By Amy Beaulieu
Whether engaged in travel soccer, swimming, organized or recreational football, gymnastics, or special events such as the Healthy Kids Fun Run held in Arlington, VA, sports have become a major avenue for the social and emotional growth of youth. Parents of young athletes play a vital role in ensuring that experiences gained on the field, in the arena or gym, or on the race course positively impact this development.
According to www.kidshealth.org, “Organized sports can help kids grow in many ways. From soccer to fencing, sports offer chances for kids to learn and master skills, work with their peers and coaches, and challenge themselves in a safe environment. They learn the value of practice and the challenge of competition.”
Unfortunately, over-eager parents potentially overshadow the positive reinforcement children receive through participating in these sports. Headlines chronicle recent rashes of parent-incited disputes and violence at youth sporting events; parents seeking to live vicariously through their children force young athletes into sports in which they have little to no interest; success-seeking moms and dads set their sights on athletic scholarships well before kids are ready; and an adult-lead disregard for the adage of “there is no ‘I’ in ‘team’” sometimes prevails.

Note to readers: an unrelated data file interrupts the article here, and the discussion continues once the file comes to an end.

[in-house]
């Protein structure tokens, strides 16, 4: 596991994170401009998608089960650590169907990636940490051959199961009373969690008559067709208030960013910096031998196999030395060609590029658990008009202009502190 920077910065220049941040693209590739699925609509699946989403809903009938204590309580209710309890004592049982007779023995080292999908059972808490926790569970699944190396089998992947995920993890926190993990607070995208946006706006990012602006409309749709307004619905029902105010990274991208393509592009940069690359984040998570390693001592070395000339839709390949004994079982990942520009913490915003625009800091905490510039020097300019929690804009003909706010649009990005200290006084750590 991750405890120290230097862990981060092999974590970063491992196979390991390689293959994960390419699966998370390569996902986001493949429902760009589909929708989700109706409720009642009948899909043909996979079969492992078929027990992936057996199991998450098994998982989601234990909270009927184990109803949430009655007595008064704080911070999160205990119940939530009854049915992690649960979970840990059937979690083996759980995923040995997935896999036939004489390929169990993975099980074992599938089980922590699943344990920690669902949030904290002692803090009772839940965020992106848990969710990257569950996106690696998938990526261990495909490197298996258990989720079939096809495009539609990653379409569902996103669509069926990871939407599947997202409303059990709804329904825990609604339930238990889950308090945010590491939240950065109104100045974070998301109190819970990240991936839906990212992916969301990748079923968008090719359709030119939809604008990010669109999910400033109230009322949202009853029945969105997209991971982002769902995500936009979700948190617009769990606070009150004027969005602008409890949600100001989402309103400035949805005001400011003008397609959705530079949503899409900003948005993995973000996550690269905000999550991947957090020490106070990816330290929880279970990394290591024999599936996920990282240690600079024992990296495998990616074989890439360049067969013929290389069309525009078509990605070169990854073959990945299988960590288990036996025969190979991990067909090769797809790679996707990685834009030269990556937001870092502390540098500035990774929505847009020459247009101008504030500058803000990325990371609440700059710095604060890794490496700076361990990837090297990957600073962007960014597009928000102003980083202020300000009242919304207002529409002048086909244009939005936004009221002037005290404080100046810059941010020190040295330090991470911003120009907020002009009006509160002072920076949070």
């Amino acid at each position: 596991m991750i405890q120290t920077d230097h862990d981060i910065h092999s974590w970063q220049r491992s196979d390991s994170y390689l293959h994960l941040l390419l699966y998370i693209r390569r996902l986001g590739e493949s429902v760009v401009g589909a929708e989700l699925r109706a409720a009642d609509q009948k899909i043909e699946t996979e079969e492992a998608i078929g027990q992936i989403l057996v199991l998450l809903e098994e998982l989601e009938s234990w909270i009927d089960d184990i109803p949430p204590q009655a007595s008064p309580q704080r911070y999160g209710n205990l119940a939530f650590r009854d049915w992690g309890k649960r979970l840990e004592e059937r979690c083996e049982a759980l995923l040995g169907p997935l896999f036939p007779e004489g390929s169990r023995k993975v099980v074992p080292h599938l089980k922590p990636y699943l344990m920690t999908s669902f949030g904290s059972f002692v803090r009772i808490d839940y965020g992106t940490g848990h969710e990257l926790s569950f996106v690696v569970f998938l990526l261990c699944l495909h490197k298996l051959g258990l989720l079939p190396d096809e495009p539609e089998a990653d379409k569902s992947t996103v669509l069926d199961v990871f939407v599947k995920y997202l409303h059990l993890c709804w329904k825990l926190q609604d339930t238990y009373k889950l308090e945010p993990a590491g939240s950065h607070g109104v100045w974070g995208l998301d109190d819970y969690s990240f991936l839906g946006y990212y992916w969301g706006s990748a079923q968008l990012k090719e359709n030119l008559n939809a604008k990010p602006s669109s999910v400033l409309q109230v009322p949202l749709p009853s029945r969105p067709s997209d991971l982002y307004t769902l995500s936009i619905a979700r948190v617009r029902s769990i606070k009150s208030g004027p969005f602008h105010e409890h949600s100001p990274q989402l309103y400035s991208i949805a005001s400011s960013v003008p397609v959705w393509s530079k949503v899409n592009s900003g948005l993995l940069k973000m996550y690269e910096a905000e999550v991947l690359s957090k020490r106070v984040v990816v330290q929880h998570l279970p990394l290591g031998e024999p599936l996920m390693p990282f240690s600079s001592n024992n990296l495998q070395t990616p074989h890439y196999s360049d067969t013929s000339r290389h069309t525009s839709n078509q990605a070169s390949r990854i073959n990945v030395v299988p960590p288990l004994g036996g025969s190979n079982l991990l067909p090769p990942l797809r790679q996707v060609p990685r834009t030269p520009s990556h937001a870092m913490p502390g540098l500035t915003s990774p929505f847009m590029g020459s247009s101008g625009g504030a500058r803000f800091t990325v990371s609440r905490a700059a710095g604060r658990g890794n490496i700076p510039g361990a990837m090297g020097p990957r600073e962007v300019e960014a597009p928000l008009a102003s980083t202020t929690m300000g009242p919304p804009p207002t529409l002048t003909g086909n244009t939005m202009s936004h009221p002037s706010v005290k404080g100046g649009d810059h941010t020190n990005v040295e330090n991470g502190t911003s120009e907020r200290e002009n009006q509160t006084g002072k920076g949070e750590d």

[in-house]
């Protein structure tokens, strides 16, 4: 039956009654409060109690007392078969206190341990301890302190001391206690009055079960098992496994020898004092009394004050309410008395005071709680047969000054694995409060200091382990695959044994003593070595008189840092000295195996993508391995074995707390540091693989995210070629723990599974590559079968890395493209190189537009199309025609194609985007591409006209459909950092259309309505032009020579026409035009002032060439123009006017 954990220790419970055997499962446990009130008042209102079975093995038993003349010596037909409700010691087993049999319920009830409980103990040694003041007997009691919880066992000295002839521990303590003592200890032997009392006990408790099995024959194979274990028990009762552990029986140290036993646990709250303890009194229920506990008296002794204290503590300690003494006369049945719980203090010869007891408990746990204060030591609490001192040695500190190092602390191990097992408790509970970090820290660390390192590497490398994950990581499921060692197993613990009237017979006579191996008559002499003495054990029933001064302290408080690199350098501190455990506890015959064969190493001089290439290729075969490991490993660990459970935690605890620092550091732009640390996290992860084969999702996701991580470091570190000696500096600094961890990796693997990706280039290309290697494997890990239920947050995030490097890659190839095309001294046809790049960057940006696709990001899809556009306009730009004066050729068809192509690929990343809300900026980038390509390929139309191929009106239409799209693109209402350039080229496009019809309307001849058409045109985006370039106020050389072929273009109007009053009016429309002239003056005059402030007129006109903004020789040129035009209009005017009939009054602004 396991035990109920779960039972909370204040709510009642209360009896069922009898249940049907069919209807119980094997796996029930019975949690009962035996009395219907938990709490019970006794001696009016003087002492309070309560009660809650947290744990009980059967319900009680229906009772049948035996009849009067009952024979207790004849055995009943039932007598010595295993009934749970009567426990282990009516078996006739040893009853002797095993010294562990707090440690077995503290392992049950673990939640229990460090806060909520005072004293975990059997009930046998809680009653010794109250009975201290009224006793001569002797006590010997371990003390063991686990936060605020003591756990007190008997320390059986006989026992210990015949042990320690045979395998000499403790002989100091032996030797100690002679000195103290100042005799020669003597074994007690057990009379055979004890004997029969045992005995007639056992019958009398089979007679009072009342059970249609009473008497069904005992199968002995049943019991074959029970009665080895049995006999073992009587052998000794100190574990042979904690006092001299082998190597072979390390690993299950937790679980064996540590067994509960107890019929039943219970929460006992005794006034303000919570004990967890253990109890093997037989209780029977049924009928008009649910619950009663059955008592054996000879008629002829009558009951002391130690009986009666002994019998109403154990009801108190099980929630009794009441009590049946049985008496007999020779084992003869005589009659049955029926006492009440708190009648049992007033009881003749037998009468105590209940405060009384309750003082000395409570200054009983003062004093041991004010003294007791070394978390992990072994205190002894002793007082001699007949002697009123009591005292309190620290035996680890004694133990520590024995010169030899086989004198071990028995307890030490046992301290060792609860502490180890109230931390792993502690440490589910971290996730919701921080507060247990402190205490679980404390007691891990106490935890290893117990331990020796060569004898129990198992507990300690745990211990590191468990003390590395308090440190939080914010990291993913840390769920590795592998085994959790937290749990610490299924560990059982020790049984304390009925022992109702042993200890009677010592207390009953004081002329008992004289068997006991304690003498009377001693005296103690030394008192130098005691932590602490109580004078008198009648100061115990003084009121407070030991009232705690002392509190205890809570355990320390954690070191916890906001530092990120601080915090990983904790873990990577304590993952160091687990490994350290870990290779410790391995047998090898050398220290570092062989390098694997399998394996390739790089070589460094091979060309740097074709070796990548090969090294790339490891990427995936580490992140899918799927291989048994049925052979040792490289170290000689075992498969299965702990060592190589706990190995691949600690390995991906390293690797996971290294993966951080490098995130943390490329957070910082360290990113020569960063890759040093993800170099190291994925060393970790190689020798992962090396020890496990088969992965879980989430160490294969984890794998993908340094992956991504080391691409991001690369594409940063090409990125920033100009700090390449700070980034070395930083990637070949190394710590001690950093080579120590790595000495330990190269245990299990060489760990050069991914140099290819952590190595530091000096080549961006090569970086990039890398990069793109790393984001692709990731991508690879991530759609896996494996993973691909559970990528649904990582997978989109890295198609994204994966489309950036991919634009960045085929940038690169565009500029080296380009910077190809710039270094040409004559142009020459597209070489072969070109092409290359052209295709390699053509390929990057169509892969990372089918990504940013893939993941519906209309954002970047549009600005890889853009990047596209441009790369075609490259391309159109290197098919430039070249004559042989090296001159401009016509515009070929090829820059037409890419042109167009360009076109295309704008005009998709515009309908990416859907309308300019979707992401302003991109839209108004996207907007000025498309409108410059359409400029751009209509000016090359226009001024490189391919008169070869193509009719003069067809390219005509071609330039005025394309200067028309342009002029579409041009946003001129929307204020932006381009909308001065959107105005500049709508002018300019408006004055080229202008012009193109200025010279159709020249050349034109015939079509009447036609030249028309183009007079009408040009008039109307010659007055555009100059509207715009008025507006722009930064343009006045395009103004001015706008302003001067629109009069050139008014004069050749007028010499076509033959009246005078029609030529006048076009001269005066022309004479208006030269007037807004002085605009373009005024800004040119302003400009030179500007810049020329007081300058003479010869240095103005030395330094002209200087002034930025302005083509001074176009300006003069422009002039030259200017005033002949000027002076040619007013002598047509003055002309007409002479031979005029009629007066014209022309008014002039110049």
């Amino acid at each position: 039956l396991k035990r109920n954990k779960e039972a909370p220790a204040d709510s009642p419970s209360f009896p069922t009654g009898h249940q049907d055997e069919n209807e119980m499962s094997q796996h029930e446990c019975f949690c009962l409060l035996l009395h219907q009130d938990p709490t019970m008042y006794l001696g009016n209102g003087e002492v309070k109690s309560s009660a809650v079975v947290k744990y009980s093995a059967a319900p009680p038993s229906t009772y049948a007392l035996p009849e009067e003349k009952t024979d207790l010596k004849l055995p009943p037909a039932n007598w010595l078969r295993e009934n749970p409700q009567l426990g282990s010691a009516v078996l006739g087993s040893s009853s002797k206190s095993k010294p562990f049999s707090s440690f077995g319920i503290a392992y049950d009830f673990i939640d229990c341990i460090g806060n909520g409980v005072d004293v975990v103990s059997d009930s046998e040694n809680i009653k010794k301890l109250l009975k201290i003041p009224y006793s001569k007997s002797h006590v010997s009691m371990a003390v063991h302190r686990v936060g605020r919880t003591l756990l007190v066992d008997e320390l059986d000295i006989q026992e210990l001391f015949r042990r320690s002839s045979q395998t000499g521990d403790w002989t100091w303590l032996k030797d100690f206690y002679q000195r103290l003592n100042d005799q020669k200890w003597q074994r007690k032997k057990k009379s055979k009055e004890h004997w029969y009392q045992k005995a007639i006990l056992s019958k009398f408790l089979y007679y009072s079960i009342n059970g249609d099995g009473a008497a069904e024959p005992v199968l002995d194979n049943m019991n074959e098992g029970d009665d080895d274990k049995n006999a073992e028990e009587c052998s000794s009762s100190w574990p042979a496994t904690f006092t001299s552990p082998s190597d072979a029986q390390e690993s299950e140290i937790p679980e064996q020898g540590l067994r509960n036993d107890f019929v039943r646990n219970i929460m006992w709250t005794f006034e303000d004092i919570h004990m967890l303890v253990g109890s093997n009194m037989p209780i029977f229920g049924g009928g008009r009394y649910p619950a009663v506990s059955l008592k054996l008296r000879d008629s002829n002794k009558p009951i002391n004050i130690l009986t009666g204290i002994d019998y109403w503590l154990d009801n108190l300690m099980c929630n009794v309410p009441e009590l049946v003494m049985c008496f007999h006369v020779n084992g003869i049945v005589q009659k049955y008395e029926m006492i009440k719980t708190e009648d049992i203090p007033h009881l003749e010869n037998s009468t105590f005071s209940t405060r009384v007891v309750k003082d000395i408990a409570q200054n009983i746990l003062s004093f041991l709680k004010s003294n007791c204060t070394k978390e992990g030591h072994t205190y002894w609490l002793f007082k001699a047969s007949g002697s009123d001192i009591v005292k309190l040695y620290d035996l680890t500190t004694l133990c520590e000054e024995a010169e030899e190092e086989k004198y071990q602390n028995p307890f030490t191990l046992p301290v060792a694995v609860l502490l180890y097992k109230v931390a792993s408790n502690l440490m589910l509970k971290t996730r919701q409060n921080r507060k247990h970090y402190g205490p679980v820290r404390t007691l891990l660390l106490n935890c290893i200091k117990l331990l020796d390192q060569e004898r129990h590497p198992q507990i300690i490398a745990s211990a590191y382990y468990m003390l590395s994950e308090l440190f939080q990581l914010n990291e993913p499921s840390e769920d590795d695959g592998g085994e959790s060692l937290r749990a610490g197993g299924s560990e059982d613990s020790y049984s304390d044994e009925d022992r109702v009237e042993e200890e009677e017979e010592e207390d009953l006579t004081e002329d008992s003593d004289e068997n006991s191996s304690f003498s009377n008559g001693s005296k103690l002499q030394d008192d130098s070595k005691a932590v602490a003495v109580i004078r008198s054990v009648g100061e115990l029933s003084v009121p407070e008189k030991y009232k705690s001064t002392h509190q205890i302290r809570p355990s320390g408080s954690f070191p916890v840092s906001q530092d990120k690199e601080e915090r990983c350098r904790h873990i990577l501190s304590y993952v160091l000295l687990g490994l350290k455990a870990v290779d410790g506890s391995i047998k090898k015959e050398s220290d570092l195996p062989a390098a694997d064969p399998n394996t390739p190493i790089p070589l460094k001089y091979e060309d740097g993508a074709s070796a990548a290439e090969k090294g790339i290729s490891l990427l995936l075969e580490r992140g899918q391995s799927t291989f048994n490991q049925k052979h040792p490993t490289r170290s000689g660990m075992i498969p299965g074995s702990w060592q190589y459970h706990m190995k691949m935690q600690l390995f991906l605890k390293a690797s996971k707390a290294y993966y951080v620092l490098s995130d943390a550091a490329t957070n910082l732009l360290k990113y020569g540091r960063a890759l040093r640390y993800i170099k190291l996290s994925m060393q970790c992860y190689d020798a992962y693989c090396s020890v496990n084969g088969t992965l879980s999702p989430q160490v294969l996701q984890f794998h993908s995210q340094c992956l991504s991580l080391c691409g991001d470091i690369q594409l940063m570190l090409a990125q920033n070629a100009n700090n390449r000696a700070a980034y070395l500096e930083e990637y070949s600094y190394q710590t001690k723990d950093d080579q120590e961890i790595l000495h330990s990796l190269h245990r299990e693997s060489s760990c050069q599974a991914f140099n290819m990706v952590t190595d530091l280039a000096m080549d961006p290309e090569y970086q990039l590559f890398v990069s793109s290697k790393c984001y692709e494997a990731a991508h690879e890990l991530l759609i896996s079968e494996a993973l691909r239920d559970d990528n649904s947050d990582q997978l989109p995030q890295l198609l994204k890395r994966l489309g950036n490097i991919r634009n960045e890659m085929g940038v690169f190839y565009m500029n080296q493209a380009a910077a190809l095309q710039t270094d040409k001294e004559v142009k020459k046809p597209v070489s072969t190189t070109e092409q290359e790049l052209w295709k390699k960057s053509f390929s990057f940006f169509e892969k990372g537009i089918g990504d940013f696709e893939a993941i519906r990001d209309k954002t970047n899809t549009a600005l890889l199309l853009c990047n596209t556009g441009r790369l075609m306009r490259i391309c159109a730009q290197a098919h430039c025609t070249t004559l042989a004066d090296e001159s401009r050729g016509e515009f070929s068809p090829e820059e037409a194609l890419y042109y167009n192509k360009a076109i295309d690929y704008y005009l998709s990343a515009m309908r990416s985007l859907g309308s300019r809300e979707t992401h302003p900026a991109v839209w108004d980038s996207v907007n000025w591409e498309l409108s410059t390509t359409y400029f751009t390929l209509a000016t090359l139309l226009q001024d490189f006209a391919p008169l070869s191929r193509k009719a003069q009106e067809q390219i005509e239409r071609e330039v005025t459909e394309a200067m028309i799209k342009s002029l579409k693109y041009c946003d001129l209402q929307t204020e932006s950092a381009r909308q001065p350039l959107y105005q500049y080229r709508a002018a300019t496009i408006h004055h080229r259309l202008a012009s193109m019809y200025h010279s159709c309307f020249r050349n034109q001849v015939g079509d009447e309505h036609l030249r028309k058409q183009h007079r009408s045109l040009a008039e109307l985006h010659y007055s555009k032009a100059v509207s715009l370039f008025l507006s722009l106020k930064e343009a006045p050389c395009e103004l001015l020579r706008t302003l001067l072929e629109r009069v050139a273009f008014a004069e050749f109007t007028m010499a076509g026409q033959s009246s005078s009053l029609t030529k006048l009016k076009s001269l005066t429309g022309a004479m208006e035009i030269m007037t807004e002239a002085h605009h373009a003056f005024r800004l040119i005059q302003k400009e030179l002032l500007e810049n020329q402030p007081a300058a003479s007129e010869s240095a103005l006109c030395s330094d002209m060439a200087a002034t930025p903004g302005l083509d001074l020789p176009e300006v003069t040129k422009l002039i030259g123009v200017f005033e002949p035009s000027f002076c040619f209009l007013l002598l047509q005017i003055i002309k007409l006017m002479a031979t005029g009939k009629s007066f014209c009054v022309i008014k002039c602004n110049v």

According to www.athleticinsight.com, the online journal of sports psychology, “A panel of youth sport experts rated parental behavior and involvement in youth sport as unacceptable and needing improvement … Forty-one percent of individuals who participated in an online survey rated the behaviors of parents at games as a “problem,” while forty-six percent stated that parent misbehavior and over-involvement was a top negative aspect of youth sport programs.”
With a few behavioral changes, parents can end the too-serious trend in youth sports. To maintain fun, positive athletic experiences for kids, parents should keep the following in mind:
-Only words of encouragement should be shouted from the sidelines. Criticism damages developing self esteem.
-Encourage sportsmanlike conduct. Set an example by congratulating the opposing team or other competitors.
-Do not criticize coaches or officials. Kids will lose respect for coaches and for you.
-Allow children the freedom to participate in the sport of their choosing; if they do not enjoy a sport, don’t force it.
-Don’t pressure kids for a win. Encourage a strong performance, regardless of the outcome.
-Stress the value of self-improvement. Not all children will be athletic scholarship-material, but all athletes should be encouraged to work on their skills in a positive way.
-Above all, keep sports activities fun!
By creating a favorable sports environment through positive, encouraging behavior, parents teach their children the value of sports participation and foster the development of fit, confident young men and women.
Amy Beaulieu is the Marine Corps Marathon Communications Coordinator. Articles in the Healthy Kids Series are presented by the Marine Corps Marathon’s (MCM) Healthy Kids Fun Run. No federal or Marine Corps endorsement implied. On Oct. 27, kids ages 5 to 12 will participate in the Healthy Kids Fun Run, organized by the Marine Corps Marathon in Arlington, VA. Registration for the event is open at www.marinemarathon.com. Families can register kids individually for the one-mile fun run or schools and organizations can register groups of students by contacting Amy Beaulieu at [email protected]